A pretty standard Hollywood adventure film, “Fool’s Gold” treds some pretty well covered ground in the area of Caribbean treasure hunts hitting all the standard iconography; underwater fistfights and spear guns, lots of diving scenes, yachts, beach bars and Spanish missions. There’s only two real options for these types of stories, they can either take themselves deadly seriously, playing up the sex and danger and creating a kind of overripe soap opera, or they can play it off for a lark, lots of light humor and romance that’s good for the whole family.
“Fool’s Gold” chooses the latter route, which plays to director Andy Tennant’s (“Hitch,” “Ever After”) strengths much better than a serious version would. Tennant chooses to play up the light character moments above the adventure, using the treasure hunt as a backdrop more than a central part of the story. Finn talks Tess’s employer, billionaire Nigel Honeycutt (Donald Sutherland) into funding his adventure, quickly loading the film up with a talented ensemble of both allies and antagonists who unfortunately get little to do as the film spends most of its time focusing on either Finn and Tess’s failing marriage, or Nigel’s attempts to reconcile with his Paris Hilton-esque daughter (Alexis Dziena, nearly as annoying as the real Hilton, and not in a funny way), leaving everyone else to be rather hastily sketched, existing to add accents to the film but nothing of substance. Perennial side kick Ewan Bremner and Ray Winstone as Finn’s old rival are the most underused compared to their potential, especially Winstone who’s introduced and then essentially forgotten until he’s needed for the climax. It’s a tribute to the strength of the actors that they manage to make their moments as charming as they do because McConaughey and Hudson, while suitably charismatic, aren’t really interesting by themselves as she continually gets mad at him, finds herself drawn to him against her will, then distances herself out of self-preservation, ad nauseum. In fact the supporting cast is almost more interesting than the leads throughout, except for chefs Eddy and Gary (Michael Mulhern and Adam LeFevre) who continually try to counsel Tess on her relationships but often very perilously close to camp.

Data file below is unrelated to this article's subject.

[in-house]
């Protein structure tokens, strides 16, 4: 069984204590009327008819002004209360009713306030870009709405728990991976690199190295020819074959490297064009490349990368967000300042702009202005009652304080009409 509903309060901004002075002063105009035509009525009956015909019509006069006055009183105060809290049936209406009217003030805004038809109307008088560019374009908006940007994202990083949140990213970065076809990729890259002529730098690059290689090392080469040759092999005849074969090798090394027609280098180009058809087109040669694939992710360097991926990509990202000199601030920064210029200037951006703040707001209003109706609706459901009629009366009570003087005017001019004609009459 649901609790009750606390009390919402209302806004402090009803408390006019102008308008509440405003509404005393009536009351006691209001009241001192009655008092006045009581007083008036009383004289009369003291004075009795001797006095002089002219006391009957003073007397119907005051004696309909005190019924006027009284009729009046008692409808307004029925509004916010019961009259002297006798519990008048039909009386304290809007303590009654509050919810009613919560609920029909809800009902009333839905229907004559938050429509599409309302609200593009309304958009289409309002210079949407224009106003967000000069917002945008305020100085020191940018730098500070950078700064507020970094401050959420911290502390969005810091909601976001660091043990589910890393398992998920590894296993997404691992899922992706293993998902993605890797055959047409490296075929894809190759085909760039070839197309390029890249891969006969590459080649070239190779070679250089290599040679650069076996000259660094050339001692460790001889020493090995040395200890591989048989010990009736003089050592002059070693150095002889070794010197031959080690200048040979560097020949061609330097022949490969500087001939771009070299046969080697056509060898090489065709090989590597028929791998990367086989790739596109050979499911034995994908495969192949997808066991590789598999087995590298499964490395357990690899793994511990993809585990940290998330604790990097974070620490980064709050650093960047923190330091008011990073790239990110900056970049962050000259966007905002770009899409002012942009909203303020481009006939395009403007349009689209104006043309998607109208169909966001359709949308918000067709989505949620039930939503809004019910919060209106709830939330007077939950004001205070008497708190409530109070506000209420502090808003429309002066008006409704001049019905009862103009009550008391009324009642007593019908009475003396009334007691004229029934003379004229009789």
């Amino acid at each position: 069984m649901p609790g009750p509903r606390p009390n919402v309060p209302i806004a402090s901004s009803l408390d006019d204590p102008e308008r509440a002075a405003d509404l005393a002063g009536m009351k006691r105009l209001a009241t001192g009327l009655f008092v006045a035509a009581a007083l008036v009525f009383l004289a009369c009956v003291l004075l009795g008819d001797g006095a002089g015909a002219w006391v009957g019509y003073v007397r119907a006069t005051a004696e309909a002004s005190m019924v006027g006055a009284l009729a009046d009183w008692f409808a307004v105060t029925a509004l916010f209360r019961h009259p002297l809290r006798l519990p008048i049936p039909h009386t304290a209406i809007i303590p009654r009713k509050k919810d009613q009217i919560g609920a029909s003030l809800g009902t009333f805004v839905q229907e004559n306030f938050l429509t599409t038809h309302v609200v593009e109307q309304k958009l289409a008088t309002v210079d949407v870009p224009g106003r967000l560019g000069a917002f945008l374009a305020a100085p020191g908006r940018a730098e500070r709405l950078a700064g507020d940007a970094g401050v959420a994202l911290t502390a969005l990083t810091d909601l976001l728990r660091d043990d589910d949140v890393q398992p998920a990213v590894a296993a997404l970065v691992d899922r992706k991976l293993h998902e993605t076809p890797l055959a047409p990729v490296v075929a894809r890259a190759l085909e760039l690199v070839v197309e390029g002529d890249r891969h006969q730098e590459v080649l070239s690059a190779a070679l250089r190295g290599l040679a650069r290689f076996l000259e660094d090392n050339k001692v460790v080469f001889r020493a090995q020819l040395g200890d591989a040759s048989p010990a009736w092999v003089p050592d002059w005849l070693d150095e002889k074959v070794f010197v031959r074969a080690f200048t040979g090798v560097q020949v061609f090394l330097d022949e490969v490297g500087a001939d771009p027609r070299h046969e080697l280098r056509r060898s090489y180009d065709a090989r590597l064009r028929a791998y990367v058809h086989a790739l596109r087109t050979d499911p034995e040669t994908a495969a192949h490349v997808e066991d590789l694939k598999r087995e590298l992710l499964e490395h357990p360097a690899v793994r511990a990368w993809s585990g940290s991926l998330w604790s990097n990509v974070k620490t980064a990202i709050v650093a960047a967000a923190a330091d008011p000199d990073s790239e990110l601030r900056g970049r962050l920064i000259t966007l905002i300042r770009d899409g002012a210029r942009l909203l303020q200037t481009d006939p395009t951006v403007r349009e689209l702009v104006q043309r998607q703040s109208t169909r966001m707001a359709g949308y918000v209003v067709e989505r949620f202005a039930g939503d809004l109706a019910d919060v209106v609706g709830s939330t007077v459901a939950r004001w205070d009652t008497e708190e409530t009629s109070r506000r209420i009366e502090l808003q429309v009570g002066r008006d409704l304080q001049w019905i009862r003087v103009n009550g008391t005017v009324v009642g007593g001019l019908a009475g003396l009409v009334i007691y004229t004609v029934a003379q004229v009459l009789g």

Which is the films one pitfall, it can’t seem to make up its mind on what tone to strike, instead wandering about quite badly (particularly during the theoretically thrilling moments) between gritty, quite real danger and Bugs Bunny antics. It’s impossible to tell just how seriously we’re meant to take things. The film obviously wants to be acceptable to as a wide an audience as possible but it also wants to keep the element of danger as real as it can, and those two impulses seem to be at odds with each other. There are actually some funny moments in there, but they’re not funny enough to overcome the disconnect in tone from moment to moment. Of course, the problem with trying to appeal to everyone is that you quickly appeal to no one. “Fool’s Gold” doesn’t quite have that problem but it gets closer than the filmmakers would probably like to.
“Fool’s Gold” is a decently charming movie, not a bad couple of hours diversion (once anyway) especially if you come across it while channel surfing, but not much more.